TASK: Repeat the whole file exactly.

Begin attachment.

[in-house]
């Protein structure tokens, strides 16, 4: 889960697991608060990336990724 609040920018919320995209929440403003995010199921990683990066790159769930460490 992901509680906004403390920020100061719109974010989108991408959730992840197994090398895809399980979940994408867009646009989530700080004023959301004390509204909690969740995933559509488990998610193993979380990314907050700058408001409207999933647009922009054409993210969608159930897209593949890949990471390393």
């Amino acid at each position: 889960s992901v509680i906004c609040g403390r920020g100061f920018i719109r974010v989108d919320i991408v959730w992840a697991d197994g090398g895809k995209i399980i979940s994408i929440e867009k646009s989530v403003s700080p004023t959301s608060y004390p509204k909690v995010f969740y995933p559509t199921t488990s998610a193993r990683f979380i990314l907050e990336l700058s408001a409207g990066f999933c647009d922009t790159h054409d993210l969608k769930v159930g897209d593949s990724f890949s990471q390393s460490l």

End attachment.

[in-house]
């Protein structure tokens, strides 16, 4: 889960697991608060990336990724 609040920018919320995209929440403003995010199921990683990066790159769930460490 992901509680906004403390920020100061719109974010989108991408959730992840197994090398895809399980979940994408867009646009989530700080004023959301004390509204909690969740995933559509488990998610193993979380990314907050700058408001409207999933647009922009054409993210969608159930897209593949890949990471390393």
């Amino acid at each position: 889960s992901v509680i906004c609040g403390r920020g100061f920018i719109r974010v989108d919320i991408v959730w992840a697991d197994g090398g895809k995209i399980i979940s994408i929440e867009k646009s989530v403003s700080p004023t959301s608060y004390p509204k909690v995010f969740y995933p559509t199921t488990s998610a193993r990683f979380i990314l907050e990336l700058s408001a409207g990066f999933c647009d922009t790159h054409d993210l969608k769930v159930g897209d593949s990724f890949s990471q390393s460490l």